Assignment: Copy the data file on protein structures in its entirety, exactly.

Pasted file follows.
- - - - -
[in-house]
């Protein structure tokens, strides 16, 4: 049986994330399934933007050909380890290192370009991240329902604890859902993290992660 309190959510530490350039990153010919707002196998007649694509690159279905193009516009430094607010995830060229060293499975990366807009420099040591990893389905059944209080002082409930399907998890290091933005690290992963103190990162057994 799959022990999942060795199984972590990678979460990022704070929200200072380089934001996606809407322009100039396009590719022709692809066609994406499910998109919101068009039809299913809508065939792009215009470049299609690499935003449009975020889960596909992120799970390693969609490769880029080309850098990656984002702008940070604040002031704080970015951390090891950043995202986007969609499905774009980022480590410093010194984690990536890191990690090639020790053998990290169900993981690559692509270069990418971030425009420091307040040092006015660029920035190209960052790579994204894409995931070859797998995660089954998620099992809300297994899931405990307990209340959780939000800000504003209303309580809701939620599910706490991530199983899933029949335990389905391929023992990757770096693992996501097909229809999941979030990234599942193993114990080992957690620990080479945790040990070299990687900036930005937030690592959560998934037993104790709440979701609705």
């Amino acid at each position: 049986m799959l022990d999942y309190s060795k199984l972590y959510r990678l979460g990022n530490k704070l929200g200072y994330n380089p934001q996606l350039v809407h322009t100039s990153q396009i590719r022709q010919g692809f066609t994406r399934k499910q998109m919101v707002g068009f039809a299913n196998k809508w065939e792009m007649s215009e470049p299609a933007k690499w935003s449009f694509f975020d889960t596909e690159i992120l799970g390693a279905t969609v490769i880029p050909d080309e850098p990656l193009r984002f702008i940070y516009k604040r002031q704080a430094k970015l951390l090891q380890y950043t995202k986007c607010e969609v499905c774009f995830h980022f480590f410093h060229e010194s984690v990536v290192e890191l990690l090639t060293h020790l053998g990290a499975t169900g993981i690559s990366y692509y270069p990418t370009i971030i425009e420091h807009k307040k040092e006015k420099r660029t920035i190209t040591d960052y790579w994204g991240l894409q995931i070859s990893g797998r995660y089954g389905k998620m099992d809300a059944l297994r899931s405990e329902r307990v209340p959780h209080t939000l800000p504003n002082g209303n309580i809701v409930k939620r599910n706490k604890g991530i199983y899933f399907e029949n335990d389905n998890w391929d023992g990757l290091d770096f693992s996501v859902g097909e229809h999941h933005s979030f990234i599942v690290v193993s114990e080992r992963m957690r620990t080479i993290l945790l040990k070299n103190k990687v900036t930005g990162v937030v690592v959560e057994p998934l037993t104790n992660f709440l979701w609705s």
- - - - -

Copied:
[in-house]
């Protein structure tokens, strides 16, 4: 049986994330399934933007050909380890290192370009991240329902604890859902993290992660 309190959510530490350039990153010919707002196998007649694509690159279905193009516009430094607010995830060229060293499975990366807009420099040591990893389905059944209080002082409930399907998890290091933005690290992963103190990162057994 799959022990999942060795199984972590990678979460990022704070929200200072380089934001996606809407322009100039396009590719022709692809066609994406499910998109919101068009039809299913809508065939792009215009470049299609690499935003449009975020889960596909992120799970390693969609490769880029080309850098990656984002702008940070604040002031704080970015951390090891950043995202986007969609499905774009980022480590410093010194984690990536890191990690090639020790053998990290169900993981690559692509270069990418971030425009420091307040040092006015660029920035190209960052790579994204894409995931070859797998995660089954998620099992809300297994899931405990307990209340959780939000800000504003209303309580809701939620599910706490991530199983899933029949335990389905391929023992990757770096693992996501097909229809999941979030990234599942193993114990080992957690620990080479945790040990070299990687900036930005937030690592959560998934037993104790709440979701609705």
């Amino acid at each position: 049986m799959l022990d999942y309190s060795k199984l972590y959510r990678l979460g990022n530490k704070l929200g200072y994330n380089p934001q996606l350039v809407h322009t100039s990153q396009i590719r022709q010919g692809f066609t994406r399934k499910q998109m919101v707002g068009f039809a299913n196998k809508w065939e792009m007649s215009e470049p299609a933007k690499w935003s449009f694509f975020d889960t596909e690159i992120l799970g390693a279905t969609v490769i880029p050909d080309e850098p990656l193009r984002f702008i940070y516009k604040r002031q704080a430094k970015l951390l090891q380890y950043t995202k986007c607010e969609v499905c774009f995830h980022f480590f410093h060229e010194s984690v990536v290192e890191l990690l090639t060293h020790l053998g990290a499975t169900g993981i690559s990366y692509y270069p990418t370009i971030i425009e420091h807009k307040k040092e006015k420099r660029t920035i190209t040591d960052y790579w994204g991240l894409q995931i070859s990893g797998r995660y089954g389905k998620m099992d809300a059944l297994r899931s405990e329902r307990v209340p959780h209080t939000l800000p504003n002082g209303n309580i809701v409930k939620r599910n706490k604890g991530i199983y899933f399907e029949n335990d389905n998890w391929d023992g990757l290091d770096f693992s996501v859902g097909e229809h999941h933005s979030f990234i599942v690290v193993s114990e080992r992963m957690r620990t080479i993290l945790l040990k070299n103190k990687v900036t930005g990162v937030v690592v959560e057994p998934l037993t104790n992660f709440l979701w609705s």